Jim Rataczak’s painting, “Seven Spanish Angels—Snowy Egrets,” (oil on linen on board, 16″ by 27″) will be offered for sale at Copley’s Winter Sale 2021, which will take place virtually on February 19-20. There will also be an in-person preview in Charleston at the Southeastern Wildlife Exposition on the weekend of February 13. A portion of the proceeds from the sale will benefit Bonefish & Tarpon Trust. Each year since 2011, Copley Fine Art Auctions has sold a new work by BTT’s Artist of the Year in support of the organization.
Bonefish & Tarpon Trust is pleased to recognize Jim Rataczak as the 2021 Artist of the Year. Rataczak’s paintings reflect his passion for the natural world, especially birds and the scenic places they inhabit.
“I have known Jim for three decades, starting when he was relatively new at making a living painting,” said Bill Legg, who chairs the Artist of the Year Selection Committee. “Jim would send me paintings to get my thoughts on composition. Mostly I just bought them and now have more than a dozen. The Artist of the Year Committee thought that it would be an interesting change this year to feature a study of mangrove bird life. I find I spend more time watching our Florida birds when fishing than fishing.”
Born in 1965, Rataczak grew up on a lake in rural Minnesota. He began drawing at a young age, and even his earliest drawings and paintings were inspired by his experiences outdoors. Rataczak intended to study art in college, but found the academic world better suited to his strong interest in science. He earned a BS in Biology from the University of Notre Dame, and soon thereafter a master’s degree from the University of Michigan. Few who know Jim would be surprised that his graduate research focused on bird behavior.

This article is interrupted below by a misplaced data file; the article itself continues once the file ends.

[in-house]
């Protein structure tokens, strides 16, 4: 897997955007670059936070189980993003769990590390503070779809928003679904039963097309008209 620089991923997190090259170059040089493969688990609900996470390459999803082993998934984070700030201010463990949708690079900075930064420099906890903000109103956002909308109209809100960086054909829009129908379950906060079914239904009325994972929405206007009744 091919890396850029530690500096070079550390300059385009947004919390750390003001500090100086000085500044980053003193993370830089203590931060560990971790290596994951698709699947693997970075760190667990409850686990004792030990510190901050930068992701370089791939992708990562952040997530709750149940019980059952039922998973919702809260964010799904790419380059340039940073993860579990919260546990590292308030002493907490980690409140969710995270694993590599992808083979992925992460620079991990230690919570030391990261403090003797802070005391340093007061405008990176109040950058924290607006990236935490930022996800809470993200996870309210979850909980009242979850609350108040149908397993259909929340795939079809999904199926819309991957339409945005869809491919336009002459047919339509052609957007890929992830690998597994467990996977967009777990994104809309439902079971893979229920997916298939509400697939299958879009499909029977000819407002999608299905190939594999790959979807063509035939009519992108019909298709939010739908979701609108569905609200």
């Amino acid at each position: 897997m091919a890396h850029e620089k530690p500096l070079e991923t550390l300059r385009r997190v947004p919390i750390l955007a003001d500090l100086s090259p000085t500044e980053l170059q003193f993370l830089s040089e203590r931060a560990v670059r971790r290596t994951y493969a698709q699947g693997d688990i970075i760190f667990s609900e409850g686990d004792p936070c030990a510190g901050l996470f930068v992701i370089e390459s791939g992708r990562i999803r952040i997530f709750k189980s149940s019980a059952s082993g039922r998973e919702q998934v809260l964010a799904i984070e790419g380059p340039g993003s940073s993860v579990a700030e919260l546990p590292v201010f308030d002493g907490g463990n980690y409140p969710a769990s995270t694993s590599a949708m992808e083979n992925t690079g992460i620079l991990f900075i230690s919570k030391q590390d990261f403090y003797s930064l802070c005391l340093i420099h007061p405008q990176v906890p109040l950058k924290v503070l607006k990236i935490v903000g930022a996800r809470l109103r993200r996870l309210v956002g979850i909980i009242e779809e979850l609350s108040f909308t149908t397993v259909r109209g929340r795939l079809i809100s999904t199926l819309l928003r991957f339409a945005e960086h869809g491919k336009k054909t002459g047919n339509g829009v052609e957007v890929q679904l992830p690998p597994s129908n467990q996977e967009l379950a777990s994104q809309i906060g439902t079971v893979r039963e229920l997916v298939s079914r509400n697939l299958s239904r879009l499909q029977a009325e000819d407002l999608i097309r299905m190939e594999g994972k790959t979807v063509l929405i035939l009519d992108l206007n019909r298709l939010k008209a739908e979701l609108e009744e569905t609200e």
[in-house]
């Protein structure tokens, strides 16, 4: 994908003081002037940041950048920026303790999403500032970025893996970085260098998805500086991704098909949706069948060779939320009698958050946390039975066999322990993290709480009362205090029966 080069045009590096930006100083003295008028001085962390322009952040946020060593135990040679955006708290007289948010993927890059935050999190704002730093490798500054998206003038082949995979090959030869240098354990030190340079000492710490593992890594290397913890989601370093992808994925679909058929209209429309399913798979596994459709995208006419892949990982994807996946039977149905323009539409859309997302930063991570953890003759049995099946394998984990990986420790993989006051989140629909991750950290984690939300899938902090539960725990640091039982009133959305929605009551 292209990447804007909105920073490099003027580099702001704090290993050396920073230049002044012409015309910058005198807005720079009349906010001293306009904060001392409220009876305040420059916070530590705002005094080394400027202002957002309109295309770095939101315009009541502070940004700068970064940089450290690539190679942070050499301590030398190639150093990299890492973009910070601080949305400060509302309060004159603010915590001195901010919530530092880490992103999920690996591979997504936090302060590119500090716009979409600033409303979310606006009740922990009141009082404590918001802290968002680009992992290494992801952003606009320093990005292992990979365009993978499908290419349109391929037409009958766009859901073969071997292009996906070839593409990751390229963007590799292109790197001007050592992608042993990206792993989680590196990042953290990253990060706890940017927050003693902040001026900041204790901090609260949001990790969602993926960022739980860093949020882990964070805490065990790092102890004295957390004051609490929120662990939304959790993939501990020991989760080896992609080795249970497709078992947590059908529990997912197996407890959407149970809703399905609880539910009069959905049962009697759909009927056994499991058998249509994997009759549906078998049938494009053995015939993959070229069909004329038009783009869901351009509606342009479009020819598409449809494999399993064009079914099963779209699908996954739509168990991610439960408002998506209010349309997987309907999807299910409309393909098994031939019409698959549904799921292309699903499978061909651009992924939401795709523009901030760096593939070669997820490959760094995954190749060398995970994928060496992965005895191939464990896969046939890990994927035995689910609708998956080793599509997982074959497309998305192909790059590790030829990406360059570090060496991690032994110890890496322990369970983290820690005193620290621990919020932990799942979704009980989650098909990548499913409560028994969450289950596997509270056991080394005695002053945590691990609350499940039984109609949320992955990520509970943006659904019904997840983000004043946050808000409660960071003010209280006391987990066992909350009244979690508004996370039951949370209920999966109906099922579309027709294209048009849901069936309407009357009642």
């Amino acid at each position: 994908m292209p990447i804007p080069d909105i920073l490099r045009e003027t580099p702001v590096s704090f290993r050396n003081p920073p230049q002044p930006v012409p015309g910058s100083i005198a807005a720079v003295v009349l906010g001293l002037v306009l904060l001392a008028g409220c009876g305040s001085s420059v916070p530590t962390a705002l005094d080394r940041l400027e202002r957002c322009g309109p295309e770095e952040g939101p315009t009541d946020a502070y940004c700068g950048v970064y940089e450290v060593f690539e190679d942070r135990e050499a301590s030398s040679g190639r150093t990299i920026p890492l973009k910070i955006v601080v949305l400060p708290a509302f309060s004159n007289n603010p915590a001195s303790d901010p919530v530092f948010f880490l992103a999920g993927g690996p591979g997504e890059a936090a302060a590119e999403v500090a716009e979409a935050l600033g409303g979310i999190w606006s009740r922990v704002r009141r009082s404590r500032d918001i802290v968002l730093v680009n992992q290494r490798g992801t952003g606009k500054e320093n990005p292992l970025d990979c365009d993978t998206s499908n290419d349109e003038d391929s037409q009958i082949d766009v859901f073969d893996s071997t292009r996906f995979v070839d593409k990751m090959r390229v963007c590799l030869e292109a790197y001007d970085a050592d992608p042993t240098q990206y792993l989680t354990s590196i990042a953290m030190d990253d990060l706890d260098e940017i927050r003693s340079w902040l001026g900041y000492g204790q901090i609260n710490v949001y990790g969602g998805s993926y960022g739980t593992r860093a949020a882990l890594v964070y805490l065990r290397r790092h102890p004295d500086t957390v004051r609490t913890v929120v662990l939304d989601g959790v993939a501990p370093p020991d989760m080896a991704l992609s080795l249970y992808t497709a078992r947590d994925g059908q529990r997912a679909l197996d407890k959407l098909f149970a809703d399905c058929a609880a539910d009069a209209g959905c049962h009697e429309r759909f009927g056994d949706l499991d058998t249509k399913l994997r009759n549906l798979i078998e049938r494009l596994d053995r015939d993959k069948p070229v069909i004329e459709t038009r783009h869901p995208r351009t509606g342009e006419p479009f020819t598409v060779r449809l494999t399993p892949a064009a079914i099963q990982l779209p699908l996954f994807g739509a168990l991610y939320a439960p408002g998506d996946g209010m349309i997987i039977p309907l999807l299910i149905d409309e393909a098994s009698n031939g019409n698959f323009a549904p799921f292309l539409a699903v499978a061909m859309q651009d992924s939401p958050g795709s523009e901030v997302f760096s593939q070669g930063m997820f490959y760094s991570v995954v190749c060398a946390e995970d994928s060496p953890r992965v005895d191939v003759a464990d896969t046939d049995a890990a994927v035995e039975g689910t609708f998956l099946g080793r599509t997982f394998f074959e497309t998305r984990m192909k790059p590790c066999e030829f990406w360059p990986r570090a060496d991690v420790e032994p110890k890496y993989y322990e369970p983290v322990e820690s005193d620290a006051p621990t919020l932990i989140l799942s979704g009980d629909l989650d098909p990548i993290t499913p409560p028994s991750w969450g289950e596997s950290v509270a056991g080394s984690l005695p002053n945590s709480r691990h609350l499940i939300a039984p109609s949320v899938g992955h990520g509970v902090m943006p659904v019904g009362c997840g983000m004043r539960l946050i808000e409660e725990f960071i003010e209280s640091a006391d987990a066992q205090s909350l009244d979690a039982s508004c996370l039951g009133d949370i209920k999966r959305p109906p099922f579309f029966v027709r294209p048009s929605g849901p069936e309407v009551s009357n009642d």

Work for the United States Fish and Wildlife Service and the Brookfield (IL) Zoo followed. Rataczak then received a fellowship from the historic Delta Waterfowl Research Station, located in the “pothole” country of the Canadian prairies. Here, Rataczak was immersed in a rich breeding ground of myriad birds, and these surroundings rekindled his lifelong passion for art. It wasn’t long before he realized he needed to make painting his life’s work.
Rataczak returned from Canada driven to paint. While living in Chicago, he studied voraciously at the Field Museum of Natural History and the Art Institute of Chicago, and pursued birds up and down the shores of Lake Michigan. His zeal for field sketching took permanent hold at this time, and he discovered the work of such masters of the craft as Louis Agassiz Fuertes, Bruno Liljefors and Lars Jonsson.
“Lugging a spotting scope, sketchbook, paint, and pencils outside can be a lot of work,” said Rataczak. “But field sketching is the foundation of my work as a bird artist. It trains my eyes to see, and my hand to record, interesting shapes, colors, and events.”
In the 1990s, Rataczak and his wife moved back to Minnesota, and soon he began exhibiting his work professionally. His work has since garnered numerous awards, appeared in books and national publications, including The New York Times, and become part of collections across North America.
“My hope is that my work will encourage viewers to take a second look at the natural world, to make them want to be outside and deepen their own connections with nature,” said Rataczak.
Today, Rataczak, his wife and children, make their home north of St. Paul, Minnesota. Their home backs up to 1,000 acres of marsh, creek, woods, and fields, serving as inspiration for his work.